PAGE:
Tatrzanski National Park
Tatrzanski National Park was established on January 1, 1955. Its total area is 21,164 ha. Land use includes forests - 71 %, waters - 1 %, rocks and pastures - 26 %, arable grounds - 1 %, and urban area - 1 %. Strict reserves comprise 11,514 ha. The Tatra Mountains are one of the areas of Poland included on the World Biosphere Reserves list. A museum of the Park, which presents exhibits of flora, fauna, as well as geology of the Tatra Mountains, is located in Zakopane.
The symbol of the Park is the chamois (Rupicapra rupicapra). Its preservation was sought first in 1815. The chamois and the alpine marmots, i.e. "alpine animals", have been protected by law, on and off, since 1869. The current population of chamois is at ca. 160 animals, which, in many opinions, is too low to ensure their survival.
Because of its popularity, the Park is under severe stress year round, with visitors reaching up to 3,000,000 annually. The closest tourist center is in Zakopane, which is located on the Park's border. Zakopane and its surroundings are famous for their highlander folklore, including original folk costumes and characteristic architecture. For this reason, every year Zakopane hosts the International Festival of the Highland Folklore. The Tatras offer many summer and winter outdoor activities. Adjacent to this Park is the Tatra National Park on the territory of the Slovak Republic.
The Tatra Mountains is the only range in Poland, which is alpine in its character. It is the highest range of the Central Carpathian Mountains. The mountains rise steeply from a high plateau, and extend for approximately 64 km along the Slovakian-Polish border and in Slovakia, varying in width from 14 to 24 km. There are over 300 peaks identified by name and a measured elevation. Despite the alpine character of the range, there are no glaciers or permanent snowfields in the Tatra range. The highest mountain in the Polish Tatra is Mount Rysy, which raises to a height of 2,499 m above sea level. Another well-known peak in high Tatra on Polish side is Kasprowy Wierch, for it offers excellent skiing conditions until May.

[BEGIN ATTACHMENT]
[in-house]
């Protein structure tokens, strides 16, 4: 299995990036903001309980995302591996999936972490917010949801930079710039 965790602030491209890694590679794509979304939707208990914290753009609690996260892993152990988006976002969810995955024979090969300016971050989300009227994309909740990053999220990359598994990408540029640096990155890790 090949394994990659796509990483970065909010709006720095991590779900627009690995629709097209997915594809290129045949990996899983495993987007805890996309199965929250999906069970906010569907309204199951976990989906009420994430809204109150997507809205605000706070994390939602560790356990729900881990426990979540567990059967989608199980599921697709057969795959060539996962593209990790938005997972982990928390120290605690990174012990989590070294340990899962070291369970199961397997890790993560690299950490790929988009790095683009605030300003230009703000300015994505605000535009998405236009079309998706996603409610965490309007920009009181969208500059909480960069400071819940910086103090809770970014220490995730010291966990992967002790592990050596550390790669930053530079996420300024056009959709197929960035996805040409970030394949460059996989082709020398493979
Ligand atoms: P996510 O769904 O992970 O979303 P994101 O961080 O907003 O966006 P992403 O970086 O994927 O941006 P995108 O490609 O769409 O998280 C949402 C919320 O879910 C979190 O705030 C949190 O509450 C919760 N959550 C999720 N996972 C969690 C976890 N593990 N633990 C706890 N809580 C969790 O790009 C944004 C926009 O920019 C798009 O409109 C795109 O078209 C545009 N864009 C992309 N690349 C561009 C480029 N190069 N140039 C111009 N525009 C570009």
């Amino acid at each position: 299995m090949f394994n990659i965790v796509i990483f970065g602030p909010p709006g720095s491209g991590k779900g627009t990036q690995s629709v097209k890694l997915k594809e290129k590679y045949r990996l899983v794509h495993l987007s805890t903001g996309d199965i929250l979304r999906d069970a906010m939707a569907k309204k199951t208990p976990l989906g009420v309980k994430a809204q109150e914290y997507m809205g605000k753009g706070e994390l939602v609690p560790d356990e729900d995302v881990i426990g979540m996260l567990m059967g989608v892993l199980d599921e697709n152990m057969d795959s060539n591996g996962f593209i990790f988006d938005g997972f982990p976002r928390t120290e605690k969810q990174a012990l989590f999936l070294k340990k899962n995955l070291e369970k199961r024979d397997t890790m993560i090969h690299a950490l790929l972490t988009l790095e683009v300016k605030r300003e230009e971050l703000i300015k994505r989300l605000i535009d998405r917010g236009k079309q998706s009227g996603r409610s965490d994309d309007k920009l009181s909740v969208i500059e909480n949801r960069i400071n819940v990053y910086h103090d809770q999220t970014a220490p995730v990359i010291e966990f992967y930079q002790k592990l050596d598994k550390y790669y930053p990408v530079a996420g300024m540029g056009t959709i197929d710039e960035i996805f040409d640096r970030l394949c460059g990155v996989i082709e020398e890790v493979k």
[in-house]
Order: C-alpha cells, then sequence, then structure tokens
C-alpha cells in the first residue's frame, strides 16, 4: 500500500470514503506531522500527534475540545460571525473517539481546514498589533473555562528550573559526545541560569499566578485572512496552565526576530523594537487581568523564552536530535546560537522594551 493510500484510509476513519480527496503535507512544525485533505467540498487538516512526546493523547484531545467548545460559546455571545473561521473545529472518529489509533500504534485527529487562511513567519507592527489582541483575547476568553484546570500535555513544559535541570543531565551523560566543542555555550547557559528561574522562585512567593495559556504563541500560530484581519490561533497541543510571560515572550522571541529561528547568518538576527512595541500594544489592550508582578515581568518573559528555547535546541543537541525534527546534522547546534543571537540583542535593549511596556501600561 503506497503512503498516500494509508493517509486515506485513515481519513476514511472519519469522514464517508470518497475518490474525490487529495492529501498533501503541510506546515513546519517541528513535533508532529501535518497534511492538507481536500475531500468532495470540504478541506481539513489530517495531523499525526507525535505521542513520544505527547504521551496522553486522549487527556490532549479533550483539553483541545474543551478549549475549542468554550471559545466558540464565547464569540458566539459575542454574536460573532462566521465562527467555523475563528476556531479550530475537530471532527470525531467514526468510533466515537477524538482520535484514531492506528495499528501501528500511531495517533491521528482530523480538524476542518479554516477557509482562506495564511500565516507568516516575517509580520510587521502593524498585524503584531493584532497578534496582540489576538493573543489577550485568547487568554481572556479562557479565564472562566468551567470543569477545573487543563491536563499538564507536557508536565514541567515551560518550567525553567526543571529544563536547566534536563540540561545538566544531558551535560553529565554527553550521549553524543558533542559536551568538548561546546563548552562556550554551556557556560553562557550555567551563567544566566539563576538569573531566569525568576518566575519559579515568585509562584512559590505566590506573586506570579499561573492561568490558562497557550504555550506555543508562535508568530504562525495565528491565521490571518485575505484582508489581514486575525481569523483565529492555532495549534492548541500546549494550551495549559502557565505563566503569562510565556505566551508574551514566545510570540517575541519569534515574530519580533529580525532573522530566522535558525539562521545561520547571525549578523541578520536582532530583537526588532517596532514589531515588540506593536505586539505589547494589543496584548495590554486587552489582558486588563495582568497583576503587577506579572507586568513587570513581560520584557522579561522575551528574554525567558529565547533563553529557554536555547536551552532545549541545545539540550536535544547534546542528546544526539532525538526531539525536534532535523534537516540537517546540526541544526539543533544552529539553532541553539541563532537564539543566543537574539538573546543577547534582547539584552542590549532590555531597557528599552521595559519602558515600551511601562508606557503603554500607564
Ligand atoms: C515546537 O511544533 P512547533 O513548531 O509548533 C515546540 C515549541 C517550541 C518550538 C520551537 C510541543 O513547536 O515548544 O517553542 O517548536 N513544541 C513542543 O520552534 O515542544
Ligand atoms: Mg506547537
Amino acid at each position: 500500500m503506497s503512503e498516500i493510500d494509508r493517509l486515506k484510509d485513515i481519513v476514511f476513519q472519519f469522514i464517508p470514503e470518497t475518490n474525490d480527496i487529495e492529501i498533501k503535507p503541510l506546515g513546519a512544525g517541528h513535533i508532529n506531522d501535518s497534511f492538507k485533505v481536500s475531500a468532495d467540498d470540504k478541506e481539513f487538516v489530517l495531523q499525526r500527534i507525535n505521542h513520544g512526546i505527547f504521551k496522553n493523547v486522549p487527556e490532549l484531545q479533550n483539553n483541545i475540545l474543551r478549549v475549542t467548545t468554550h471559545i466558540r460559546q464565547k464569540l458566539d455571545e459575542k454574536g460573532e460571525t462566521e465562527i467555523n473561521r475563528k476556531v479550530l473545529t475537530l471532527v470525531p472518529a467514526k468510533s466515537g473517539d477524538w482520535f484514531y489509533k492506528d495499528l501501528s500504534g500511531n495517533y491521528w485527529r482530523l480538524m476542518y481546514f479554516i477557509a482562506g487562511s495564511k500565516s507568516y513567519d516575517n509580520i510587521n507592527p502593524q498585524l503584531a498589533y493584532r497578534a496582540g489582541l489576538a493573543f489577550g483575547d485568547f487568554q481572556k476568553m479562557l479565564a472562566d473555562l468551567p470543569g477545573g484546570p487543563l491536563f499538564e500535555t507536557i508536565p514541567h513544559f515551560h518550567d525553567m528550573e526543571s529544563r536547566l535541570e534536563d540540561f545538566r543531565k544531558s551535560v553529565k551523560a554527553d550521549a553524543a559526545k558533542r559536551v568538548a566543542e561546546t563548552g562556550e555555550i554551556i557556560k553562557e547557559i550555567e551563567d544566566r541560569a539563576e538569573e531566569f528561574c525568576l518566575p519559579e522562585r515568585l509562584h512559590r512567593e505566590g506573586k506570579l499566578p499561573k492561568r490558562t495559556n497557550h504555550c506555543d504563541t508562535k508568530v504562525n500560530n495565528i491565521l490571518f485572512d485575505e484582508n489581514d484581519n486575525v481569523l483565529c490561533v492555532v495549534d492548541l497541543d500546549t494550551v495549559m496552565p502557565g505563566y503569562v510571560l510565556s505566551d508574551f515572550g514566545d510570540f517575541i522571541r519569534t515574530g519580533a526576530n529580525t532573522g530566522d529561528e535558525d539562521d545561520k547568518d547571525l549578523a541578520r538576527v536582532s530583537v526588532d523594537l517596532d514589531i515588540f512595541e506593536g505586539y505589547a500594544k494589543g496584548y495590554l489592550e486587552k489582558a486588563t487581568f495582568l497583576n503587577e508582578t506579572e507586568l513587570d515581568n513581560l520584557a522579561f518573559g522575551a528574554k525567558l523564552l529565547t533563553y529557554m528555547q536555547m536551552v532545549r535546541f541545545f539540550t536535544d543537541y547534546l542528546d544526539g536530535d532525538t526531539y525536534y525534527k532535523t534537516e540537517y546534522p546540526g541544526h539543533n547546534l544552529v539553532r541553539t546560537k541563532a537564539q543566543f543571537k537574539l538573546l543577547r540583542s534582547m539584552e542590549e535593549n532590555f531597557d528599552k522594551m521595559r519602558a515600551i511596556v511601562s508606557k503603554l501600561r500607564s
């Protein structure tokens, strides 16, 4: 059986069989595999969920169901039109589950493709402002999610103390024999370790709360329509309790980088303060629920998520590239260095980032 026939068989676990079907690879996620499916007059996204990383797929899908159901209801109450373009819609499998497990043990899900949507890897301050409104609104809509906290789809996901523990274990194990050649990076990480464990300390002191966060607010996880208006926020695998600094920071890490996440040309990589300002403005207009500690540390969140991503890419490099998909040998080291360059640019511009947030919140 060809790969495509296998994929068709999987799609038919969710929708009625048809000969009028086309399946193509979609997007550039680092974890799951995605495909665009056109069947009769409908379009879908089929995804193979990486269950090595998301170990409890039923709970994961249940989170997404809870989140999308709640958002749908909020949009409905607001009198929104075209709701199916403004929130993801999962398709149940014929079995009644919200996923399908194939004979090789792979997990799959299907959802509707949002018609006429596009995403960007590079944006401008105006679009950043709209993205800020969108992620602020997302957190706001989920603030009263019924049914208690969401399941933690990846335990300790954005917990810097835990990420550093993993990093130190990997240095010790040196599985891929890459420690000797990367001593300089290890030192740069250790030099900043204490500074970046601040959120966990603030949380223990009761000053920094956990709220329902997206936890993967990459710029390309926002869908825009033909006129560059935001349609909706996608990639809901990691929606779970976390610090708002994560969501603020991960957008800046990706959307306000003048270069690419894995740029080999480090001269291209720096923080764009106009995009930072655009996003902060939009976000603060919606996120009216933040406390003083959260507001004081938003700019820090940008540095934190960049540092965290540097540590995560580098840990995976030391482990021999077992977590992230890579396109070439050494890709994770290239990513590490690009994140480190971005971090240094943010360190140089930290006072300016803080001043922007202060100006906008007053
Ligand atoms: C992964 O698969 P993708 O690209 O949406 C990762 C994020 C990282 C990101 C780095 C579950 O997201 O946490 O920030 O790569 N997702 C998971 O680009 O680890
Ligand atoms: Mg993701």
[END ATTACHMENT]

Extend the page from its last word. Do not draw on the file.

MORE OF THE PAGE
The western part of the Tatra massif, and the north-eastern ridge of Belanska Tatra, are made up of Mesozoic limestone and dolomite, while the eastern part is made of Paleozoic granite. The correlation between topography and geological structure is clearly discernible in the Tatra Mountains. As observed in the western part, water erodes away the limestone and dolomite, flattening the tops, carving deep ravines and valleys, and creating many caves. There are nearly 550 discovered caves, of which Wielka Sniezna cave is the biggest cave in entire country (814 m in depth, about 20 km in length). On the other hand, the resistant granites are weathered into a sharply edged, majestic and towering mountain range. In the Quaternary period, the glaciers also shaped the Tatra Mountains. This accounts for many post-glacial depressions, U-shaped valleys, hanging valleys and moraines, commonly observed everywhere. The picturesque high-lying post-glacial lakes, such as Morskie Oko (Eye of the Sea, 34.5 ha), Wielki Staw Polski (the Great Polish Pond, with a depth of 79.3 m) and Czarny Staw (Black Pond), all filled in the post-glacial ravines, adding to the charm of this Park.
The vertical layering of vegetation is clearly present in the Tatra Mountains. The lower mountain forest reaches to a height of 1,250 m above sea level, and is mainly made up of spruce. The fast-growing spruce trees were planted here during the 19th century, following the clear-cutting of the original beech and fir forests. Above this zone, on the upper mountain level, a fir forest grows. The altitude between 1,550 and 1,800 m above sea level is dominated by dwarfed pine. Mountain slopes above 2,000 m belong to the alpine zone and are covered with alpine pastures, which reach to a height of 2,300 m above sea level. It is in this zone that the Tatra larkspur (Delphinum oxysepalum) may be found frequently during the hike. The loftiest and highest zone is that of the rocky peaks themselves.
The chamois and marmot are the most characteristic mammals living in these mountains. Stag, roe, deer, bear, lynx, and many bird species, including the eagle (Aquila chrysaetos) may also be seen here.
Satellite image of the Tatra Mountains - Polish part (© NEOKART 1994)
Panorama of the Tatra Mountains (© PZA - Polish Mountaineering Association)
|Babiogorski NP||Bialowieski NP||Biebrzanski NP||Bieszczadzki NP||Borow Tucholskich NP
||Stolowe Mountains NP
||Ujscie Warty NP
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